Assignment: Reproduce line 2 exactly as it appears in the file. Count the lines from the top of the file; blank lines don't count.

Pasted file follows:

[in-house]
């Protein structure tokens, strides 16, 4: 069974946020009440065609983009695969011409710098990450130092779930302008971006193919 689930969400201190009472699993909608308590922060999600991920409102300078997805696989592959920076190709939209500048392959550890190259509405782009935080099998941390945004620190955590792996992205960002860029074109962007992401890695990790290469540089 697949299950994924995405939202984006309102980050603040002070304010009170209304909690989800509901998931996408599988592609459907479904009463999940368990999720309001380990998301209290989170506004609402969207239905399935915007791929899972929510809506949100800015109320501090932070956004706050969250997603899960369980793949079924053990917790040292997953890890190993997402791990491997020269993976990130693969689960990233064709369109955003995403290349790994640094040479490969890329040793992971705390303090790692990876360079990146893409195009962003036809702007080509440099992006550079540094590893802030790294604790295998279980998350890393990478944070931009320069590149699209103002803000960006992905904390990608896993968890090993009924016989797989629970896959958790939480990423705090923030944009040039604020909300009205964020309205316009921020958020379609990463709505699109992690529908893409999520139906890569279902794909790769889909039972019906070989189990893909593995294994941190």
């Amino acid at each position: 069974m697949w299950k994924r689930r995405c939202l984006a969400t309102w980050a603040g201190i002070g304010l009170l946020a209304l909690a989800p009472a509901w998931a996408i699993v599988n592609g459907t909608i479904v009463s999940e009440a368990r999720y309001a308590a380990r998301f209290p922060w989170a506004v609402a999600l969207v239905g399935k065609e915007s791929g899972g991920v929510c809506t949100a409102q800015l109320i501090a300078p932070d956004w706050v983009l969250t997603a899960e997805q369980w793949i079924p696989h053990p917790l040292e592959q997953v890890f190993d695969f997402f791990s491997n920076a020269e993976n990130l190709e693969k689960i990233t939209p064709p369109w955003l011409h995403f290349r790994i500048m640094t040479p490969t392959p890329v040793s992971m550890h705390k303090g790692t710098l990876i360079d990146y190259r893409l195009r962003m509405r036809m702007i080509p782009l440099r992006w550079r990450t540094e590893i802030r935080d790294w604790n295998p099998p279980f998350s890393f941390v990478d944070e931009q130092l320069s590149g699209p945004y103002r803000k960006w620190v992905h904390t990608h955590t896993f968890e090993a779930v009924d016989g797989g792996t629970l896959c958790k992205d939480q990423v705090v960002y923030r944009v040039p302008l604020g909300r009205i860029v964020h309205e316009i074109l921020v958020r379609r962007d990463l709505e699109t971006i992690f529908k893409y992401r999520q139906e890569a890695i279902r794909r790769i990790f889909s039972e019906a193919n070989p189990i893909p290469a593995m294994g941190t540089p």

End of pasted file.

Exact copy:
């Protein structure tokens, strides 16, 4: 069974946020009440065609983009695969011409710098990450130092779930302008971006193919 689930969400201190009472699993909608308590922060999600991920409102300078997805696989592959920076190709939209500048392959550890190259509405782009935080099998941390945004620190955590792996992205960002860029074109962007992401890695990790290469540089 697949299950994924995405939202984006309102980050603040002070304010009170209304909690989800509901998931996408599988592609459907479904009463999940368990999720309001380990998301209290989170506004609402969207239905399935915007791929899972929510809506949100800015109320501090932070956004706050969250997603899960369980793949079924053990917790040292997953890890190993997402791990491997020269993976990130693969689960990233064709369109955003995403290349790994640094040479490969890329040793992971705390303090790692990876360079990146893409195009962003036809702007080509440099992006550079540094590893802030790294604790295998279980998350890393990478944070931009320069590149699209103002803000960006992905904390990608896993968890090993009924016989797989629970896959958790939480990423705090923030944009040039604020909300009205964020309205316009921020958020379609990463709505699109992690529908893409999520139906890569279902794909790769889909039972019906070989189990893909593995294994941190």